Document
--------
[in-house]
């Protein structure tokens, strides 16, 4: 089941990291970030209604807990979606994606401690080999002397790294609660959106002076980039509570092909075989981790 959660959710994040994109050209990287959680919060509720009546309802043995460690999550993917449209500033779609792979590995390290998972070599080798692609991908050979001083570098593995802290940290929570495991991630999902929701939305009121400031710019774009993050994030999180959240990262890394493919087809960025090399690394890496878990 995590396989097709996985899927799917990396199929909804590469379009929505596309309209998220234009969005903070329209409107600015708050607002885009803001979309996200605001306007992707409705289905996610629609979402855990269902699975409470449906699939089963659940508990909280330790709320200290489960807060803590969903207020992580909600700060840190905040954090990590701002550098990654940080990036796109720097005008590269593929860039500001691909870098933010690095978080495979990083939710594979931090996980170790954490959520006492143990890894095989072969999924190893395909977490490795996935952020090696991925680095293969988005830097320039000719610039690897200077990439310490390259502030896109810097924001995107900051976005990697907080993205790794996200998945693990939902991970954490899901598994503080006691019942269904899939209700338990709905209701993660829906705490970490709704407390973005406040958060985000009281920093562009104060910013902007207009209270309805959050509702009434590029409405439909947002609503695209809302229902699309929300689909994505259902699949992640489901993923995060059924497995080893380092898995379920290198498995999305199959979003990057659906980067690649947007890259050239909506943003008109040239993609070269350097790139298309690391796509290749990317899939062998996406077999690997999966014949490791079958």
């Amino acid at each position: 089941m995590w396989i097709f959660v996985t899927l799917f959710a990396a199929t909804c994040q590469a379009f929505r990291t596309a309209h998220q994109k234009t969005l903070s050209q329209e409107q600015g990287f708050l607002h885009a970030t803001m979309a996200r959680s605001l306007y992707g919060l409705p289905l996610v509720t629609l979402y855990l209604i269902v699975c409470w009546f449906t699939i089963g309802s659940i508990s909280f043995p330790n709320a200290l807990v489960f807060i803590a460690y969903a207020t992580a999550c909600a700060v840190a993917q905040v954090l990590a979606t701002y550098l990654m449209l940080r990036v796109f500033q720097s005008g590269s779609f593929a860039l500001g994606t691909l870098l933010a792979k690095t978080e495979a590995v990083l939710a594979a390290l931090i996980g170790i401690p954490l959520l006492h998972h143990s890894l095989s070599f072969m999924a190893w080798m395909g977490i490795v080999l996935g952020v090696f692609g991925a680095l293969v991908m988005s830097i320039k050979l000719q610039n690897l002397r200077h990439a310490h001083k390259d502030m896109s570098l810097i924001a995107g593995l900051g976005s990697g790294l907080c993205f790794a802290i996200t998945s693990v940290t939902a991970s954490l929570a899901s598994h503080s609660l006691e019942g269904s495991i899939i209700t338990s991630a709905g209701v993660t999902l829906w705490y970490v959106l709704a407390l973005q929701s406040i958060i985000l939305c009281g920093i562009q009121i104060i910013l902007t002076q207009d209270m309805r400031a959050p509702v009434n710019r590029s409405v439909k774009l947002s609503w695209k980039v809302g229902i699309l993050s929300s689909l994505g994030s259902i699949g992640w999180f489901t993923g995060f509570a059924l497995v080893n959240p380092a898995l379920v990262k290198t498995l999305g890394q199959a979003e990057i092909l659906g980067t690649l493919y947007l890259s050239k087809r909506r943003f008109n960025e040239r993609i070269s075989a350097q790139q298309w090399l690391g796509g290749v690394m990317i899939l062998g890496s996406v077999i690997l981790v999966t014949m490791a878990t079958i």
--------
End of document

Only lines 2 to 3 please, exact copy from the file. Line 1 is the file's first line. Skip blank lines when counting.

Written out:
């Protein structure tokens, strides 16, 4: 089941990291970030209604807990979606994606401690080999002397790294609660959106002076980039509570092909075989981790 959660959710994040994109050209990287959680919060509720009546309802043995460690999550993917449209500033779609792979590995390290998972070599080798692609991908050979001083570098593995802290940290929570495991991630999902929701939305009121400031710019774009993050994030999180959240990262890394493919087809960025090399690394890496878990 995590396989097709996985899927799917990396199929909804590469379009929505596309309209998220234009969005903070329209409107600015708050607002885009803001979309996200605001306007992707409705289905996610629609979402855990269902699975409470449906699939089963659940508990909280330790709320200290489960807060803590969903207020992580909600700060840190905040954090990590701002550098990654940080990036796109720097005008590269593929860039500001691909870098933010690095978080495979990083939710594979931090996980170790954490959520006492143990890894095989072969999924190893395909977490490795996935952020090696991925680095293969988005830097320039000719610039690897200077990439310490390259502030896109810097924001995107900051976005990697907080993205790794996200998945693990939902991970954490899901598994503080006691019942269904899939209700338990709905209701993660829906705490970490709704407390973005406040958060985000009281920093562009104060910013902007207009209270309805959050509702009434590029409405439909947002609503695209809302229902699309929300689909994505259902699949992640489901993923995060059924497995080893380092898995379920290198498995999305199959979003990057659906980067690649947007890259050239909506943003008109040239993609070269350097790139298309690391796509290749990317899939062998996406077999690997999966014949490791079958």
């Amino acid at each position: 089941m995590w396989i097709f959660v996985t899927l799917f959710a990396a199929t909804c994040q590469a379009f929505r990291t596309a309209h998220q994109k234009t969005l903070s050209q329209e409107q600015g990287f708050l607002h885009a970030t803001m979309a996200r959680s605001l306007y992707g919060l409705p289905l996610v509720t629609l979402y855990l209604i269902v699975c409470w009546f449906t699939i089963g309802s659940i508990s909280f043995p330790n709320a200290l807990v489960f807060i803590a460690y969903a207020t992580a999550c909600a700060v840190a993917q905040v954090l990590a979606t701002y550098l990654m449209l940080r990036v796109f500033q720097s005008g590269s779609f593929a860039l500001g994606t691909l870098l933010a792979k690095t978080e495979a590995v990083l939710a594979a390290l931090i996980g170790i401690p954490l959520l006492h998972h143990s890894l095989s070599f072969m999924a190893w080798m395909g977490i490795v080999l996935g952020v090696f692609g991925a680095l293969v991908m988005s830097i320039k050979l000719q610039n690897l002397r200077h990439a310490h001083k390259d502030m896109s570098l810097i924001a995107g593995l900051g976005s990697g790294l907080c993205f790794a802290i996200t998945s693990v940290t939902a991970s954490l929570a899901s598994h503080s609660l006691e019942g269904s495991i899939i209700t338990s991630a709905g209701v993660t999902l829906w705490y970490v959106l709704a407390l973005q929701s406040i958060i985000l939305c009281g920093i562009q009121i104060i910013l902007t002076q207009d209270m309805r400031a959050p509702v009434n710019r590029s409405v439909k774009l947002s609503w695209k980039v809302g229902i699309l993050s929300s689909l994505g994030s259902i699949g992640w999180f489901t993923g995060f509570a059924l497995v080893n959240p380092a898995l379920v990262k290198t498995l999305g890394q199959a979003e990057i092909l659906g980067t690649l493919y947007l890259s050239k087809r909506r943003f008109n960025e040239r993609i070269s075989a350097q790139q298309w090399l690391g796509g290749v690394m990317i899939l062998g890496s996406v077999i690997l981790v999966t014949m490791a878990t079958i």